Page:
The precise origins of baseball are probably forever impossible to determine. The likelihood is that it evolved gradually from several different games that had only one common element: They all utilized a ball and an object with which to strike it. Thus, we cannot credit the invention of baseball to any one person. What can be unequivocally stated, however, is that Alexander Joy Cartwright -- Alick, to his friends -- had a large hand in the development of the game as we now know it.

Cartwright was responsible for baseball's development.
Cartwright was responsible
for baseball's development.

Curiously, Cartwright's contribution for years remained buried and might still be unrecognized were it not for the creation of the Hall of Fame. In 1907, Al Spalding established a commission to unearth the origins of baseball. The man named to head it was former National League president A.G. Mills. After undergoing a perfunctory investigation, Mills attributed the game's invention to his old friend General Abner Doubleday, who purportedly staged the first contest one afternoon in 1839 in Cooperstown, New York, while still a West Point cadet.

Mills's findings were accepted as gospel despite an alarming absence of supporting evidence, and the Baseball Hall of Fame was accordingly placed in Cooperstown, with a centennial celebration of the game's birth planned for 1939.

About a year before the gala event, however, Bruce Cartwright, grandson of Alexander, wrote a letter when the hoopla reached all the way to Hawaii, where Bruce resided. With his letter, Cartwright produced his grandfather's diaries. The diaries, which charted Alexander Cartwright's early baseball experiences, touched off an investigation that seemed to establish that the Mills Commission's findings were fallacious and Cartwright was the true originator of baseball. The Hall of Fame officials, after due deliberation, decided to revise their position.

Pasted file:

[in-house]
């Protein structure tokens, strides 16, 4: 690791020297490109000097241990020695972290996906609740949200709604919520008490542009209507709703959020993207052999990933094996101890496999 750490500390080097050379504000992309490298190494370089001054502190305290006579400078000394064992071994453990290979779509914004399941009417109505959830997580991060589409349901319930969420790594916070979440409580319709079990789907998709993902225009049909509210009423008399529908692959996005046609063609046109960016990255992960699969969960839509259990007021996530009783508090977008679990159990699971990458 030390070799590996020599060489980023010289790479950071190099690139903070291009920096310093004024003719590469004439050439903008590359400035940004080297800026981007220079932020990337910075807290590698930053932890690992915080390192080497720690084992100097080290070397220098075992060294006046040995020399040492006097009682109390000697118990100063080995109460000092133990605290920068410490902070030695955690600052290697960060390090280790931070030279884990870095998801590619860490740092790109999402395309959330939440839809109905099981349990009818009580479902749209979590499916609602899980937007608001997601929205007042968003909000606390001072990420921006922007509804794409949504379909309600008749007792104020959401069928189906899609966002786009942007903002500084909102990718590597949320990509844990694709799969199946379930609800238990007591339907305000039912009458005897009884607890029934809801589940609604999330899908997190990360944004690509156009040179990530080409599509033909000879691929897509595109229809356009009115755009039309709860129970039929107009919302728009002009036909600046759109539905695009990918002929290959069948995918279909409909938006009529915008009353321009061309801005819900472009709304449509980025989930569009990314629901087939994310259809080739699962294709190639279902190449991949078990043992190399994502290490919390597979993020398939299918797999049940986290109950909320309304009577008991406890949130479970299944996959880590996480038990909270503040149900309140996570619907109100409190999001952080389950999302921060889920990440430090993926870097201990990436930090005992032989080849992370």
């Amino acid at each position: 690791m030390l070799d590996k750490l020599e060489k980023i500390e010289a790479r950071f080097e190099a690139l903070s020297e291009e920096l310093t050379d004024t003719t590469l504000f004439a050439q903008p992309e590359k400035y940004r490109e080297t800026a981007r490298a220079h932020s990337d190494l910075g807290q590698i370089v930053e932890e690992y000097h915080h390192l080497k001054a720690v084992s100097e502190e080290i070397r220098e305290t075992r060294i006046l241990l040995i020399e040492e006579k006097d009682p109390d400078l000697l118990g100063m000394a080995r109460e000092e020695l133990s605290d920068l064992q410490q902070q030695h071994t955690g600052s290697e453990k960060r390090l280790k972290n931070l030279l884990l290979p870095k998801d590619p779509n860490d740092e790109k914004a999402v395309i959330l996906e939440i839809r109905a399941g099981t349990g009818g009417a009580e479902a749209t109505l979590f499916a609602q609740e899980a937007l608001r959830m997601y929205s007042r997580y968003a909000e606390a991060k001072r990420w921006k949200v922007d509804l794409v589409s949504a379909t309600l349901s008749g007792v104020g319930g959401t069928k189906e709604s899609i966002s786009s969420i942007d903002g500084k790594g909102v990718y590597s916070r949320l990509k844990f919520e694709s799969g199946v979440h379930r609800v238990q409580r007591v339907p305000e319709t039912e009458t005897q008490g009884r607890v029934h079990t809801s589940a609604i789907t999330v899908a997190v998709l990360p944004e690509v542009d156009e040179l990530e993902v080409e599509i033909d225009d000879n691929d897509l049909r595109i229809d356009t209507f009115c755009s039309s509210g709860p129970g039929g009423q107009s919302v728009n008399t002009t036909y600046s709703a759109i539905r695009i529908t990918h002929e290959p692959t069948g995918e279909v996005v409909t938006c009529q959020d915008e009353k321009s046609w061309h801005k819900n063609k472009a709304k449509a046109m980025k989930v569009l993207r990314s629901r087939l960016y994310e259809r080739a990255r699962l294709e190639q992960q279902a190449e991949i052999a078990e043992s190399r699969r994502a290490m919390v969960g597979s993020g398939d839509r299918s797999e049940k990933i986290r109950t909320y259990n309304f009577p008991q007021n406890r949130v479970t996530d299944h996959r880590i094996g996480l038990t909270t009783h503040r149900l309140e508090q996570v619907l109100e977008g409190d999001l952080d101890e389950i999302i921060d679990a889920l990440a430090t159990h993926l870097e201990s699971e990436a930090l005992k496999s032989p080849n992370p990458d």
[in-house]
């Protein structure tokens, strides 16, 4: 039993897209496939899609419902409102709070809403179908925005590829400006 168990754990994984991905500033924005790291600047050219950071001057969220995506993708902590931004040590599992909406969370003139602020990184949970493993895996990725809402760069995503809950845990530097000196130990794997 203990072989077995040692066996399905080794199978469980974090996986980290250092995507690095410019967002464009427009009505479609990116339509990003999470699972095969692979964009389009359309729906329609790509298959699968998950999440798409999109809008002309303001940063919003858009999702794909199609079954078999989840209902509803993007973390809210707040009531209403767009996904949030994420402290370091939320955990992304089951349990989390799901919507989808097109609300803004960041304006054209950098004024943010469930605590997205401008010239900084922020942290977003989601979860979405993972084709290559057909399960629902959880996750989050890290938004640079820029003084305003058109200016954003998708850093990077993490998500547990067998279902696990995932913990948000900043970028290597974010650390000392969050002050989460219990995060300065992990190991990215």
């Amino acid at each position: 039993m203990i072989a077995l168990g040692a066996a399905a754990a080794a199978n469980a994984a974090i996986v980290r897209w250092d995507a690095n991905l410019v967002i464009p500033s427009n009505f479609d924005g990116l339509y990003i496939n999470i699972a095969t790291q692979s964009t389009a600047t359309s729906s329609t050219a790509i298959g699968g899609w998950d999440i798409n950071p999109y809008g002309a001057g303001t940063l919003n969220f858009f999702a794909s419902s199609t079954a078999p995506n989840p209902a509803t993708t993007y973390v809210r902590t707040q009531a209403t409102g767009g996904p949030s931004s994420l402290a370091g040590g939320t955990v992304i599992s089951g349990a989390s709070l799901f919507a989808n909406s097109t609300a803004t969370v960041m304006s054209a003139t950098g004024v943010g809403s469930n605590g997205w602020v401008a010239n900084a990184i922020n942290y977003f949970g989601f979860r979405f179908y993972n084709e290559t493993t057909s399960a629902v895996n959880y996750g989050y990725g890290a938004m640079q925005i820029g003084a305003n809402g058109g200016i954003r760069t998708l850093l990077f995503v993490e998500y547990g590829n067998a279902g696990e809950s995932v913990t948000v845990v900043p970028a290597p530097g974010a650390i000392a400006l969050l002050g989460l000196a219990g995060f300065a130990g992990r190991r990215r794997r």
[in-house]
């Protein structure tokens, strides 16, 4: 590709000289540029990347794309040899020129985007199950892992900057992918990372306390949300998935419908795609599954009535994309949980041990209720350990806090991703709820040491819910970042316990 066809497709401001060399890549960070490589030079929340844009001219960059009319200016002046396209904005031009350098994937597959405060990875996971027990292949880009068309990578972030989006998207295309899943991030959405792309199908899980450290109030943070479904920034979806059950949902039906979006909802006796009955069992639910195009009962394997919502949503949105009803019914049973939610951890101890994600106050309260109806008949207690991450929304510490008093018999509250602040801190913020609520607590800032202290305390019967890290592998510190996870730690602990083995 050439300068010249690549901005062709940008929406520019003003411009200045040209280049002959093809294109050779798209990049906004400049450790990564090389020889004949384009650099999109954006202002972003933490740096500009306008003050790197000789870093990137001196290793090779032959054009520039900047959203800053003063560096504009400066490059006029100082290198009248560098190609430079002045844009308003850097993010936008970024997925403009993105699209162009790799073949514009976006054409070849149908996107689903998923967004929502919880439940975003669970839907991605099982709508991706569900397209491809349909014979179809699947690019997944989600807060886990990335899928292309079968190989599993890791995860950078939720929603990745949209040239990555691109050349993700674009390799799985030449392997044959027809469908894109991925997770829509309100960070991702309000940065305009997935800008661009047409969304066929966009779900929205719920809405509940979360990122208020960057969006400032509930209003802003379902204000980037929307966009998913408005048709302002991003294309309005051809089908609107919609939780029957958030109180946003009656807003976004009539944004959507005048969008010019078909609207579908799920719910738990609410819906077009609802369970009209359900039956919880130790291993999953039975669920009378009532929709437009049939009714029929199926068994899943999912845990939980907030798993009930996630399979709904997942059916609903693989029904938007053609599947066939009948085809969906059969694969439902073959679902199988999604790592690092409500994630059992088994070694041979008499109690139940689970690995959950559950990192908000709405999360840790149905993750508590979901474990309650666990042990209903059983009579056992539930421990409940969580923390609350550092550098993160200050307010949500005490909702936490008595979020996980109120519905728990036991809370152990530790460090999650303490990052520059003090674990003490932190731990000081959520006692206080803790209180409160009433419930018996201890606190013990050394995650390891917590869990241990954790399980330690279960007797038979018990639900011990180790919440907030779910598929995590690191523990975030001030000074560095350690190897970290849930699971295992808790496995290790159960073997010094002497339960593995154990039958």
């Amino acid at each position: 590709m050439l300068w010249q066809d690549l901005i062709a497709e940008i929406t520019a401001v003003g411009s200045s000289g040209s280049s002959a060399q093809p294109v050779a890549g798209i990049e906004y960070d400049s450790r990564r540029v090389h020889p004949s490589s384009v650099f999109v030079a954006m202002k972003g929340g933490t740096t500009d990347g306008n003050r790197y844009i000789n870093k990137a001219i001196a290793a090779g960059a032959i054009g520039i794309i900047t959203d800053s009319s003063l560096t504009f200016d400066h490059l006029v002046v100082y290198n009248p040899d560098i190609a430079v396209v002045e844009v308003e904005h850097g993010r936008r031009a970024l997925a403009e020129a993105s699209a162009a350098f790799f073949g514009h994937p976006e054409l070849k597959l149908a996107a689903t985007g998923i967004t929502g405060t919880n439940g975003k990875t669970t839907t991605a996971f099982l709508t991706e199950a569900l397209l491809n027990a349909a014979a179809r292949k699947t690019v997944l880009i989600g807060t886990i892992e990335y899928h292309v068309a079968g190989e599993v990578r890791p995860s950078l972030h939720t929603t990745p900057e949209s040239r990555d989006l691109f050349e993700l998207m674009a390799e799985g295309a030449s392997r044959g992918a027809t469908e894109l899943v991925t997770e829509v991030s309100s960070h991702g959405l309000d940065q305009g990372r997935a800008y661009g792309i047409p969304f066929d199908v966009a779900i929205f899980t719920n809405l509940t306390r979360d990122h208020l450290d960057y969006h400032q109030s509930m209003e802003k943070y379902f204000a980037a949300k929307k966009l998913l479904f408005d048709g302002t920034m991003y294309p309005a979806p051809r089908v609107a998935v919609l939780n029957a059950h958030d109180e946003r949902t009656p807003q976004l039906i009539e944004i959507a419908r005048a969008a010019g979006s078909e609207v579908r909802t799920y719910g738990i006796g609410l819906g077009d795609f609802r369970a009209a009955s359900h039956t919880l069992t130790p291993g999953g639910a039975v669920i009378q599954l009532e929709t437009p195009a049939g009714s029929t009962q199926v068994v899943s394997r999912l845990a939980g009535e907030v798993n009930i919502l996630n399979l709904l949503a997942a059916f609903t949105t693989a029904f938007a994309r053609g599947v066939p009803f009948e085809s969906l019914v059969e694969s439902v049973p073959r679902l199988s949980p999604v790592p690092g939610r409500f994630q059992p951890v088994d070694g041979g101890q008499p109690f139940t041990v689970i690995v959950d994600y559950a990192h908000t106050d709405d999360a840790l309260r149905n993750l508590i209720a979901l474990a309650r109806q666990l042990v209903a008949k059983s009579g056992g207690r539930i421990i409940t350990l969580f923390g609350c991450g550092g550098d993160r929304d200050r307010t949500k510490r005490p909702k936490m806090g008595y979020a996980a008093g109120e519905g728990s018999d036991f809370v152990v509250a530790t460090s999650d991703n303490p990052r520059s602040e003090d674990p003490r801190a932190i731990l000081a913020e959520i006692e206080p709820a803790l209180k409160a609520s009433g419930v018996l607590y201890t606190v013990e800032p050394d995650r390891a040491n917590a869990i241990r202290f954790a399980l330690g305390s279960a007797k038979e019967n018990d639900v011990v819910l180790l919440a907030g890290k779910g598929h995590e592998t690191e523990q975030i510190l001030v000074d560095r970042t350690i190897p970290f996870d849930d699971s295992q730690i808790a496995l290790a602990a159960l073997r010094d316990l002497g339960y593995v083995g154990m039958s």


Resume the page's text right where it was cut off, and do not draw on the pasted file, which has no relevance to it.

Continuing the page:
As a result, Abner Doubleday, the man responsible for the shrine being placed in Cooperstown, has himself never been enshrined. Cartwright was inducted in 1938.

Cartwright (1820-1892) helped form the Knickerbocker Base Ball Club on September 23, 1845, and drafted a set of 20 rules that were intended to set baseball apart from other bat-and-ball games. The following spring, on June 19 at Elysian Fields in Hoboken, New Jersey, the Knickerbocker Club played a game for the first time against another team. With Cartwright umpiring, the Knickerbockers were drubbed by the New York Nine, 23-1.

Cartwright remained in New York until March 1, 1849, and then, lured by the Gold Rush, went to the West Coast. After a short, disillusioning time there, he set sail for Hawaii and made the islands his home until his death on July 12, 1892.

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